March 22, 2013
How has my experiences with language shaped my current identity?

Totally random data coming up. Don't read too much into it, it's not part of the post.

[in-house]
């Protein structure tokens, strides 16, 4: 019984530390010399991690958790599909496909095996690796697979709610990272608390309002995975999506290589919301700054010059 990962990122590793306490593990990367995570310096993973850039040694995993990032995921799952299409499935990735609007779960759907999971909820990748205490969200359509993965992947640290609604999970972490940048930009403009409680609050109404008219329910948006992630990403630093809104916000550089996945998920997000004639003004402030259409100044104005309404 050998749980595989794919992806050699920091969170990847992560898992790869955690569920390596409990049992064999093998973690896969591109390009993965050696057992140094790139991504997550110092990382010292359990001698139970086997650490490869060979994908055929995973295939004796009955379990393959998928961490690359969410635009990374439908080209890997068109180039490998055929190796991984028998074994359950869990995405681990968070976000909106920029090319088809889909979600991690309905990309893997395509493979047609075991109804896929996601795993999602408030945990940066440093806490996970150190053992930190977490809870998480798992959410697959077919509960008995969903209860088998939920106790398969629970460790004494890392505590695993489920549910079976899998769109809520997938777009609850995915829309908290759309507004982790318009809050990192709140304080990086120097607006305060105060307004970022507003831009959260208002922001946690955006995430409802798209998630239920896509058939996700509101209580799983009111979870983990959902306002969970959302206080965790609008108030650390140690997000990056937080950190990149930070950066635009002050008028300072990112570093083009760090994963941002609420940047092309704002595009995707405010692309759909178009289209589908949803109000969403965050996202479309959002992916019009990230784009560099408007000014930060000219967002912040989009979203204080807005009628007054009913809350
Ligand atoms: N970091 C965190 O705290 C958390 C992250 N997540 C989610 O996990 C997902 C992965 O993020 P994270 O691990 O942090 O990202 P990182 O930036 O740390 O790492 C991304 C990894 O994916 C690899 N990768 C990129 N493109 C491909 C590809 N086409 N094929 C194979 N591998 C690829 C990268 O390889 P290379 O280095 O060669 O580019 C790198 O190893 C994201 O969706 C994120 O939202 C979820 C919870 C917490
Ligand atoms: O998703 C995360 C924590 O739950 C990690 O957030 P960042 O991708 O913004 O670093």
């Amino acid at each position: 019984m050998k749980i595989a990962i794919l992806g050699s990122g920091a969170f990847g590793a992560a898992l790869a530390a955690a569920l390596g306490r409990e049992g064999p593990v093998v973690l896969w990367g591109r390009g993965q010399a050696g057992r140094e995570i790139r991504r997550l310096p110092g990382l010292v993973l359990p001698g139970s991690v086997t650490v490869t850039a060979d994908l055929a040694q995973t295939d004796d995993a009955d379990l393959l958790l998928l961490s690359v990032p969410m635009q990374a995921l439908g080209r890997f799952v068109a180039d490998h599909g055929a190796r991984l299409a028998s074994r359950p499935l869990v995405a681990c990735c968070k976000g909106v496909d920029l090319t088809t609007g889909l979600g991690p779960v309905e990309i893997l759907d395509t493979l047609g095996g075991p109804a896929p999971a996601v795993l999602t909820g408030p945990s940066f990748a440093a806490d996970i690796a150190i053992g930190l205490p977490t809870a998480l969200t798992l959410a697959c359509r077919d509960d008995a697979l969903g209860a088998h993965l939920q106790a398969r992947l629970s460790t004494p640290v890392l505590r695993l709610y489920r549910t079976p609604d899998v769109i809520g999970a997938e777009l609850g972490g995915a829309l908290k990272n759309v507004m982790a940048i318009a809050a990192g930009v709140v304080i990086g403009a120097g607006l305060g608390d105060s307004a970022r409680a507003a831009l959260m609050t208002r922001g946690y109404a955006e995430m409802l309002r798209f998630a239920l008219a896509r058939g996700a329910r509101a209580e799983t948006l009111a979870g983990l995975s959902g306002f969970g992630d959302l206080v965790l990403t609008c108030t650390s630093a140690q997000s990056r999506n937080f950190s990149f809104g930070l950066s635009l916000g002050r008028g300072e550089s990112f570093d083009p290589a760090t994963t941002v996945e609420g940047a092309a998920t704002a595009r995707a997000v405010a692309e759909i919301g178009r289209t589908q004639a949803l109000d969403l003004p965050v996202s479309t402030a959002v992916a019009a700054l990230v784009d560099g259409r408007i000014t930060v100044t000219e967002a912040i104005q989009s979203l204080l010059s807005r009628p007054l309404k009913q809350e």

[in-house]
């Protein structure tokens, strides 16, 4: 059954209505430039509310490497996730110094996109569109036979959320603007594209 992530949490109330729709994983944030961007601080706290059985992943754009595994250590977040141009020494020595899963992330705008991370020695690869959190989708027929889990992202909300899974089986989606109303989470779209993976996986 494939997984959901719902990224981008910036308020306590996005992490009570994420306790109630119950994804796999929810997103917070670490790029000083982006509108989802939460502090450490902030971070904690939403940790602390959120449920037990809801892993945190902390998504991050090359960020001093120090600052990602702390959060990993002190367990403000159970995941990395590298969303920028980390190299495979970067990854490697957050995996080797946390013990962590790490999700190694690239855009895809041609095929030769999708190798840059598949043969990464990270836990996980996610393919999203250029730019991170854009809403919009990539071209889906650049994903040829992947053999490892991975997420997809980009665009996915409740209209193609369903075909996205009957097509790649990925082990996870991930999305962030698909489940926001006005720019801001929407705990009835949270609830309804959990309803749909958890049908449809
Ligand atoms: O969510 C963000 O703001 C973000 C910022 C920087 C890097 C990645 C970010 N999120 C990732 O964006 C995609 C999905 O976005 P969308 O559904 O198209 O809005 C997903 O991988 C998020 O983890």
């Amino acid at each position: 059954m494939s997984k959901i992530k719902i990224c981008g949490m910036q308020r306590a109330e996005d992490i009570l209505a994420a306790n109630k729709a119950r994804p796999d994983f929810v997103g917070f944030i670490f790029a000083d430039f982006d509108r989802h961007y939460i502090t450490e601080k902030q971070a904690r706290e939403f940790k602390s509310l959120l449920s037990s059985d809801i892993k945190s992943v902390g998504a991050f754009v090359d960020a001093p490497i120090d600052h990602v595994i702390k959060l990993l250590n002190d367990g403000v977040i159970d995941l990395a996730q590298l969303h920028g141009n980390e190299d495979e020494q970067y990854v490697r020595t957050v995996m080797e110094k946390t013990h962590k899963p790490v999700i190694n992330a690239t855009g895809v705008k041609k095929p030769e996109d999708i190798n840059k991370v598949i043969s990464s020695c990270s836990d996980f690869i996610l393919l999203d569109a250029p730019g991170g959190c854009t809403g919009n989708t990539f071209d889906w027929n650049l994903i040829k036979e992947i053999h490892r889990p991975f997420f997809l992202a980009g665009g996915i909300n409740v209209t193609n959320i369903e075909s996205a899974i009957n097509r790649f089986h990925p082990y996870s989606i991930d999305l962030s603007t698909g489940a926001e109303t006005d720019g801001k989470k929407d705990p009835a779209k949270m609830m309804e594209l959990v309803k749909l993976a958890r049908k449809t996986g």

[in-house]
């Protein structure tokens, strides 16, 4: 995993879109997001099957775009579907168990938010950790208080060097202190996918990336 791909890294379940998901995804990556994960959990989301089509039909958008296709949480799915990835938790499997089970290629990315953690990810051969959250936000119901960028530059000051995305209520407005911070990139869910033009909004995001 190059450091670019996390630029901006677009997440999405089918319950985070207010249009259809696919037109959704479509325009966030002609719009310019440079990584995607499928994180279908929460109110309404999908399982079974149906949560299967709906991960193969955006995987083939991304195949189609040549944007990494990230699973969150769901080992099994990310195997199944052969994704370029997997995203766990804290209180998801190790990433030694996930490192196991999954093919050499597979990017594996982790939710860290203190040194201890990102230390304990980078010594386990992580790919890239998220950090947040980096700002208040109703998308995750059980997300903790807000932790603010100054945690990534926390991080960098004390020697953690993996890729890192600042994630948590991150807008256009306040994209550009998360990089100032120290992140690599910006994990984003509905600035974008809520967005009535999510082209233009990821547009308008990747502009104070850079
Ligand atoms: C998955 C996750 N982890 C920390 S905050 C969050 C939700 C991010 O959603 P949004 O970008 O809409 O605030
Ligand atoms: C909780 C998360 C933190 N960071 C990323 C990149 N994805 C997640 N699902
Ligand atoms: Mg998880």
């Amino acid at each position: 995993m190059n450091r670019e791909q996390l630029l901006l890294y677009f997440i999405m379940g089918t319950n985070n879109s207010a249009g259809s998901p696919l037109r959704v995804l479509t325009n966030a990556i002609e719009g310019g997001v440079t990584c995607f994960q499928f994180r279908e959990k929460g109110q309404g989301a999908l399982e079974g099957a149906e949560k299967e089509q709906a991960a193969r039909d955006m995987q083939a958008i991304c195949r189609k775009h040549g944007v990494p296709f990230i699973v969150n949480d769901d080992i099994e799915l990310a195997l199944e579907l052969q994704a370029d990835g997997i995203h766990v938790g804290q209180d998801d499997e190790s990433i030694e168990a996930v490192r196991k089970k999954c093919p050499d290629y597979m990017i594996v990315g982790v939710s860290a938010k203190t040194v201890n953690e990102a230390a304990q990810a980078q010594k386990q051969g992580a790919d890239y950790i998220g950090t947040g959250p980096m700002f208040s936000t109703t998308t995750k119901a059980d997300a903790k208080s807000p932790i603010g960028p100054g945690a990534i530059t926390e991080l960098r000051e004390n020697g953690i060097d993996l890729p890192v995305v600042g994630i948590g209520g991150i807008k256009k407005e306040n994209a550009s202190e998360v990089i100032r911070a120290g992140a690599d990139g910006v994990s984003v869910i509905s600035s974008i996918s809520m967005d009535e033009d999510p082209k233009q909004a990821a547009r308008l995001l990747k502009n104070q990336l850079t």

I have always defined myself as a West Indian woman, an Island girl, the way I speak, the way I dress, to me that is my identity, this is who I am. I have never thought of it like this before, that my language would determine my cultural identity. Language plays a crucial role in personal identity. My first memories began when I was four, I can remember hearing my great grandmothers’ voice as she would rouse me from my sleep, “wake up chile, its morning,” her voice sounded like soft, light waves caressing the sand as it gently hit the shore, or when she would admonish me for being naughty could change to an angry wind whooshing through the trees. Within my immediate surroundings everyone sounded the same, my family, my neighbors, my friends, myself. In Grenada, at secondary school it was another experience for me, where its all mixed with students from all over the island, based on my dialect, others could often tell which parish I was from. I am from the southern parish called St. George’s, which is the capital where I was expected to speak ‘proper’ with excellent grammar and also often times perceived as being cultured and well educated whereas compared to students from the northern parish (St. Patrick’s), they were labeled as speaking ‘bad,’ poorly or uneducated which may not be the case. For example, I remember my first year at secondary school, our teacher came into the classroom and was recording attendance, she asked for another student named Shirley Mc Intyre, someone said “she doh dey today,” whereas grammatically speaking its suppose to be “she is not here today.” Right away based on her dialect it was known that she wasn’t from St. George’s. Moving to America from my homeland Grenada, learning to pronounce my words properly in order to be understood was very important. I felt alienated being thrust into a new place and culture....
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